• lack of government transparency,
  • lack of a publicly-available privacy policy governing EMR data sharing,
  • selection of a US based company managing/holding the information,
  • and lack of clarity regarding who will have access to which modules/portions of the EMR

are very valid and legitimately alarming.

We have some pretty good models of data stewardship here. Let’s learn from them, and listen to our privacy advocates and commissioners, as we move toward the inevitable EMR.

-Greyson

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Filed under digitization, government, Health, privacy

Academic librarians and research: a response

Before you read this post, go here and read Mark Rabnett’s blog post, ““For academic librarians what’s hard to reach is time for research.”

I started leaving a comment there, but soon realised that my comment was likely to challenge the original post in length. Thus, I figured I’d just post a response here and link back. What follows is my more fullsome response to Mark’s post. Feel free to join the conversation either in comments below, or on your own blog, linking back.

Mark, since I first read this post, it has kept coming back to the front of my mind. Very timely.

As you probably know, I don’t have faculty status, in my unconventional, embedded-librarian job. Ironically one of my hesitations when I consider applying for other, more traditional academic library type positions, is that I know that in order to obtain faculty status I will likely lose the research time I currently enjoy.

You really hit the faculty-status-but-not-really-faculty nail on the head when you point to the conflicting expectations on academic librarians to keep specific hours, far beyond what other faculty are obliged to do, like office staff, yet also produce independent research (some types of which necessarily take one out of the office).

I’m sure the degree of autonomy varies greatly among libraries, and perhaps even among individuals at the same library system, of course. I wonder, though, how many academic librarians have as few time-bound duties as a typical “teaching” faculty member (i.e. regular office hours, regular class times, but beyond that whatever you need to get the job done goes).

I would add to your post a degree of despair at the quality and amount of actual research training and experience I have seen library school and library jobs naturally providing. If we are to be a more evidence-based profession, the quality of research training and mentorship really must improve. In my opinion, that – not more workplace policies to look over our shoulders – is what will improve librarians’ research.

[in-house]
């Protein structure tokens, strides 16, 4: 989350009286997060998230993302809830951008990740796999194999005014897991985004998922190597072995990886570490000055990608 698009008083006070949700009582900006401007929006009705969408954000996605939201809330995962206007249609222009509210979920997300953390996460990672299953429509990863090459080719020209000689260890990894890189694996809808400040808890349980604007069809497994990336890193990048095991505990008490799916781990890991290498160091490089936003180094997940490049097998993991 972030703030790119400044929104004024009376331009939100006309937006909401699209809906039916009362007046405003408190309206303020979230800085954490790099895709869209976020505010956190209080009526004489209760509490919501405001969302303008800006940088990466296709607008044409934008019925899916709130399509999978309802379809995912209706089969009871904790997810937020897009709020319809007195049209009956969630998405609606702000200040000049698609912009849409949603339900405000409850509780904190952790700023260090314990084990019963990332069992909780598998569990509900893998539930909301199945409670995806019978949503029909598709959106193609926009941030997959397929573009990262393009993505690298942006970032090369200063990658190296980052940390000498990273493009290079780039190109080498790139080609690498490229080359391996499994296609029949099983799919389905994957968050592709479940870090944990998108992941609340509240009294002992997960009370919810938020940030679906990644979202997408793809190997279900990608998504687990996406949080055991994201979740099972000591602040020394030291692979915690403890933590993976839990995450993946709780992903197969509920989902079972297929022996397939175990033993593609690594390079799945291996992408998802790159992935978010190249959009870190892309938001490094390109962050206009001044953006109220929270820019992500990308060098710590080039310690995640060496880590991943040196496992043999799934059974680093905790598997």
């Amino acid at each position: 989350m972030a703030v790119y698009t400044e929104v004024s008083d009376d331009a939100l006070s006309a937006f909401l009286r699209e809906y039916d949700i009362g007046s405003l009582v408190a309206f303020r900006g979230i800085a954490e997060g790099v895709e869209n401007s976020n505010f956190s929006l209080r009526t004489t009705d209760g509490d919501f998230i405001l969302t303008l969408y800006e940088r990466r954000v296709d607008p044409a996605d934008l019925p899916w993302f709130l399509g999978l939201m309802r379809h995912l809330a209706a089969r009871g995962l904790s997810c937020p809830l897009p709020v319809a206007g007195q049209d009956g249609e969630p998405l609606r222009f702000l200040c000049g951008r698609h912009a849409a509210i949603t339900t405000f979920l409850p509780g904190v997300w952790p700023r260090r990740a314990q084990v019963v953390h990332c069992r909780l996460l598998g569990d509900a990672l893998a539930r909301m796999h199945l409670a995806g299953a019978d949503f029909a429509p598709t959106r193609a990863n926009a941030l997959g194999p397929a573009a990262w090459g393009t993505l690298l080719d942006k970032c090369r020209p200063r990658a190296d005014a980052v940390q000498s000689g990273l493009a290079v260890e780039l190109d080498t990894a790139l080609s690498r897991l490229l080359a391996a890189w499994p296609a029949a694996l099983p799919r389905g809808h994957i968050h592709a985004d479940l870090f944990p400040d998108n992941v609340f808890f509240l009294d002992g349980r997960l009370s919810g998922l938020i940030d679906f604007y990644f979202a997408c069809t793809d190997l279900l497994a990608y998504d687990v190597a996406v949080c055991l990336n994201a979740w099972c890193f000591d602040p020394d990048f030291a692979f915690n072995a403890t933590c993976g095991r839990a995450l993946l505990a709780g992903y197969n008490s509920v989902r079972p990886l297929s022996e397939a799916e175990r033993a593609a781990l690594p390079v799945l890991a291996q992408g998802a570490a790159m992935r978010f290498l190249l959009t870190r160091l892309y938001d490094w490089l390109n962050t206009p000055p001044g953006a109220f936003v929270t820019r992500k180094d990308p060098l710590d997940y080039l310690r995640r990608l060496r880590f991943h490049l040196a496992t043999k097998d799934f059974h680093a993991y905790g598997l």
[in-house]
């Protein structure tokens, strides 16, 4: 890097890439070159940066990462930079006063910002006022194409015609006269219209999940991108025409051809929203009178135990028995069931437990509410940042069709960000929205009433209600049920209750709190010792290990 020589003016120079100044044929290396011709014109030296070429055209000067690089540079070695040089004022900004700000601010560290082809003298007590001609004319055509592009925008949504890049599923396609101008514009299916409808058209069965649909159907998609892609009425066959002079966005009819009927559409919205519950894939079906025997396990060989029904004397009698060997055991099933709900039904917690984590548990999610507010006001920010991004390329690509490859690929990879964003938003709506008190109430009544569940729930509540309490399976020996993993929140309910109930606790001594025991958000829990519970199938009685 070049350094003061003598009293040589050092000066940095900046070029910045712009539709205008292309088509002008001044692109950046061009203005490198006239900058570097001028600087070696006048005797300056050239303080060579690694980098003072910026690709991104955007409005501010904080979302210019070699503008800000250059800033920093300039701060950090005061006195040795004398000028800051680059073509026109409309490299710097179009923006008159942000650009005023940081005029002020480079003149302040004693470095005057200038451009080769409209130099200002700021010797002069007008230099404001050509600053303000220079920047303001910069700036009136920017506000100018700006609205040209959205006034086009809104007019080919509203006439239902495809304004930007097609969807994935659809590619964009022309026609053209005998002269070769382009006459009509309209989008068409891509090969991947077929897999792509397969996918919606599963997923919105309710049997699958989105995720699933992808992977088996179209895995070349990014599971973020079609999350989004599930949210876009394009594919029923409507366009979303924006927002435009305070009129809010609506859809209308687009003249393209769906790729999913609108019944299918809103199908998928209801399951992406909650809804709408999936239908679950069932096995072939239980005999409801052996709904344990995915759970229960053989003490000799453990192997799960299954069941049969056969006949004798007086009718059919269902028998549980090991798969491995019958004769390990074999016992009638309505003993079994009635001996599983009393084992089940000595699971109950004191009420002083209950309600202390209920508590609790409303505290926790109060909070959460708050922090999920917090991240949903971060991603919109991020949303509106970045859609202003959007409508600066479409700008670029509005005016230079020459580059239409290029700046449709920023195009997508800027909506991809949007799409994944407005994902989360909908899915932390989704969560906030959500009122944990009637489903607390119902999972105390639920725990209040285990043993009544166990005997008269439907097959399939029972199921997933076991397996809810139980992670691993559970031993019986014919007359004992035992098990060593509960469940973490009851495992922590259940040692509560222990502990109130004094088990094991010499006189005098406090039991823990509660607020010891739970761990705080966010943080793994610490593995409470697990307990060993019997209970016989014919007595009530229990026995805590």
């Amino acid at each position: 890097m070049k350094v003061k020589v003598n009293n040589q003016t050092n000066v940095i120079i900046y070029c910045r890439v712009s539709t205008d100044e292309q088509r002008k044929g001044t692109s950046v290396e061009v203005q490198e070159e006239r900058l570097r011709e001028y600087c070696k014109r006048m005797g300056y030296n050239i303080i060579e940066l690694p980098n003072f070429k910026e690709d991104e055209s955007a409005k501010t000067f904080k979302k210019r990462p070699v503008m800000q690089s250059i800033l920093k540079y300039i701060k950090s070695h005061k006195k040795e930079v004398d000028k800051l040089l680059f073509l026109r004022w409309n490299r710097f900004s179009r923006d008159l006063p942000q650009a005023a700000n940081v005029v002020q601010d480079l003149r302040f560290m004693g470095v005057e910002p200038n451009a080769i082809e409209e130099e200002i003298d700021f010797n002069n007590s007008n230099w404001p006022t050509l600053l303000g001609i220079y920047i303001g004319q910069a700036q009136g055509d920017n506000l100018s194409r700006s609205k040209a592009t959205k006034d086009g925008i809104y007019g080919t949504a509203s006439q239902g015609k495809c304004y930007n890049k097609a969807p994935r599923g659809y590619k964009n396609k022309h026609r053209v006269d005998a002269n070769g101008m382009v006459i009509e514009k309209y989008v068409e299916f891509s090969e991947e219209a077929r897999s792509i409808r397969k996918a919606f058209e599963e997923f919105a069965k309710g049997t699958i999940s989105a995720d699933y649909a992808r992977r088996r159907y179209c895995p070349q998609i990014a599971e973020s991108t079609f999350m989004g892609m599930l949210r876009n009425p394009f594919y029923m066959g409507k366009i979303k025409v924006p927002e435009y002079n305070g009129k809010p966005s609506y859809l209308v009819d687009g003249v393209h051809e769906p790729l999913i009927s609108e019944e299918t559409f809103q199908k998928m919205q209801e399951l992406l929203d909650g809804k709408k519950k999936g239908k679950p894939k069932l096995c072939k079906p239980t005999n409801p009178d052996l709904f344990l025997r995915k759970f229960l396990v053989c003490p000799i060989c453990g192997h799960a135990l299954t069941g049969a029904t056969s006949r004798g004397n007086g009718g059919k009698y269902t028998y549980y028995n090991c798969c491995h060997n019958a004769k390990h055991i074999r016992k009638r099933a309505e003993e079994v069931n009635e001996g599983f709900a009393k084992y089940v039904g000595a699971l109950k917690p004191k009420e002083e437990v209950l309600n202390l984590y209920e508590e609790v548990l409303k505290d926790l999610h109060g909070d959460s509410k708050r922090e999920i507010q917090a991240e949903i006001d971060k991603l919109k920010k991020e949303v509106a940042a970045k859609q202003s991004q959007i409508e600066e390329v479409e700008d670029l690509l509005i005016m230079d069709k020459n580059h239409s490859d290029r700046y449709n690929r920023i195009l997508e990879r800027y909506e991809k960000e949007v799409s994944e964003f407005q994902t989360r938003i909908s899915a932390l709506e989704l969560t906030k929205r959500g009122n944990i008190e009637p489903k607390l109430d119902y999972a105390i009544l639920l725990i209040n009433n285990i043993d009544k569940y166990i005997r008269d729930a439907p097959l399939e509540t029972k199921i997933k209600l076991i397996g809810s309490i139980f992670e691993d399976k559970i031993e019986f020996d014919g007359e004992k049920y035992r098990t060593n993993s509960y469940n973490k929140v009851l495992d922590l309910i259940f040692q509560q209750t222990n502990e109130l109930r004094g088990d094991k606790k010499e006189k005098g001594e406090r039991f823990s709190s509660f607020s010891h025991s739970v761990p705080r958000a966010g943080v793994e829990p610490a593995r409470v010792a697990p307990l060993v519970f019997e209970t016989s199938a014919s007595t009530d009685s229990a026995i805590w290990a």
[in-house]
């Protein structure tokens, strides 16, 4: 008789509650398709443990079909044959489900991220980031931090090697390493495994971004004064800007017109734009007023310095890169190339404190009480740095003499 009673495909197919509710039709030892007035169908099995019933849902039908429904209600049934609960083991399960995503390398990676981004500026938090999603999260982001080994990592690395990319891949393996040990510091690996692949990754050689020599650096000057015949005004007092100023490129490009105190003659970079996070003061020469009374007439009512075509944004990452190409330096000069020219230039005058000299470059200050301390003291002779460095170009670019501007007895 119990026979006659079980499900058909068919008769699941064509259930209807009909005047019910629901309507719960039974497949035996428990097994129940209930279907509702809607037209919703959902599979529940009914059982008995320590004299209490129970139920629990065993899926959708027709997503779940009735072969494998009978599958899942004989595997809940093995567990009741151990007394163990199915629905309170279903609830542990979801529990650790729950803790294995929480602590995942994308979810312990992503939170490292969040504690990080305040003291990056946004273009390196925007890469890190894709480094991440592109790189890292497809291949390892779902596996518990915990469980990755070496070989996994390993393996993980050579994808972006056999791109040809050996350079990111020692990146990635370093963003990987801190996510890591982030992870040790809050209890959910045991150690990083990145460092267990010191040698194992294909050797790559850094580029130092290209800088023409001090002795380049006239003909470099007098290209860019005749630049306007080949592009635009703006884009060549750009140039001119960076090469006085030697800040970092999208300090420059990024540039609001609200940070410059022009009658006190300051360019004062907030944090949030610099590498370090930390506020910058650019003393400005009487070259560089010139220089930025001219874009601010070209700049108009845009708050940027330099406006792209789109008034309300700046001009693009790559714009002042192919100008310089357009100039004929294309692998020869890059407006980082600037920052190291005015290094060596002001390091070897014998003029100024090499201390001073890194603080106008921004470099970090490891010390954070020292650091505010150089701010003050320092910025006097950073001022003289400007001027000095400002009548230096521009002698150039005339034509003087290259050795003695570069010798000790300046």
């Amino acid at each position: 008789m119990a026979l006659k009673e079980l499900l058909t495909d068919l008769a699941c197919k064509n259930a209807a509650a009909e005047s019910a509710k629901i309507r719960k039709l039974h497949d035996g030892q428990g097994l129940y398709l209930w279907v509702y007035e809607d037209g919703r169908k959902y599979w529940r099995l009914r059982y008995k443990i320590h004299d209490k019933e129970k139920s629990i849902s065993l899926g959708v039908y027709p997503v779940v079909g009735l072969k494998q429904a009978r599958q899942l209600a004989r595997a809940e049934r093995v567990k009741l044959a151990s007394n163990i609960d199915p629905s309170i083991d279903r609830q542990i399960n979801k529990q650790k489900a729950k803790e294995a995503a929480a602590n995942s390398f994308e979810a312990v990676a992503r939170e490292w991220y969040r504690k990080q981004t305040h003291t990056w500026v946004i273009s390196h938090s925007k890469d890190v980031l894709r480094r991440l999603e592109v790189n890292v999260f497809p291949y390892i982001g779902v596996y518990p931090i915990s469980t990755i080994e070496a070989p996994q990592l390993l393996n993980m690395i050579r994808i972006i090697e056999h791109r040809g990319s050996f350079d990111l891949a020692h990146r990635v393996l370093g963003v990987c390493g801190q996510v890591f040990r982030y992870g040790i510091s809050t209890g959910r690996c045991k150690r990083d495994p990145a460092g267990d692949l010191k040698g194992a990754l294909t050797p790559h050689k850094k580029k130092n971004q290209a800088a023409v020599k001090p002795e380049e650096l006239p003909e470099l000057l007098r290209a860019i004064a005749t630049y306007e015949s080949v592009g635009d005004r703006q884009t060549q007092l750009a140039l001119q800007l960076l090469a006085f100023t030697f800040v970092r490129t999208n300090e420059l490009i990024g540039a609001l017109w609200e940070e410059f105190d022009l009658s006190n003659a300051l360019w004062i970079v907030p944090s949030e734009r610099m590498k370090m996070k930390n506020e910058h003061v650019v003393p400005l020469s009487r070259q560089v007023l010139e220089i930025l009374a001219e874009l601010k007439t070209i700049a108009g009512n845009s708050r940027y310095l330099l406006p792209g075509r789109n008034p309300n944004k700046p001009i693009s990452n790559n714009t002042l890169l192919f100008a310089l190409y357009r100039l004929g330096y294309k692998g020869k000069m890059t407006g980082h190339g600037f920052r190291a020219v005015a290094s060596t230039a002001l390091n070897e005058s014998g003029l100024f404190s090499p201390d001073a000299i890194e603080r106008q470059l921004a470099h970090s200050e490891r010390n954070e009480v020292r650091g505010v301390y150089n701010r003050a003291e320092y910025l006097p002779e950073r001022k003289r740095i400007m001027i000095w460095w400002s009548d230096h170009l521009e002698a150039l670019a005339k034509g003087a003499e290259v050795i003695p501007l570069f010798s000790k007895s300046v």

I’m sure you are aware of this, but Manitoba’s policy of 12 “research days” seems generous compared with many university libraries. I recently asked a high-level administrator from a university library acclaimed for reinventing their librarian jobs where research fell in the scheme of things (since conducting research was not apparent in the new job descriptions). Said administrator told me that while it was a critical part of T&P, librarians’ research would typically be conducted outside a normal 40-hour work week. She likened this to academic faculty who are not limited to a 40 hour work week, but as you point out these academic faculty do not typically have a prescribed 40-hour week at all.

I know there are librarians who do not want strict requirements to do research, and do not think it’s necessary to conduct research in order to be a good academic librarian. My own experience has been that unless I do research, faculty certainly do not see me as a peer, and that collaborating on research has helped me create valuable relationships with faculty members.

As far as academic freedom is concerned, apparently this is not just a Canadian issue, as John Buschman has just published an article on this very topic – the watering down of academic freedom for academic librarians – in the AAUP’s “Academe Online: (link here – which I should say I only know about from a tip on the Library Juice Press blog).

-Greyson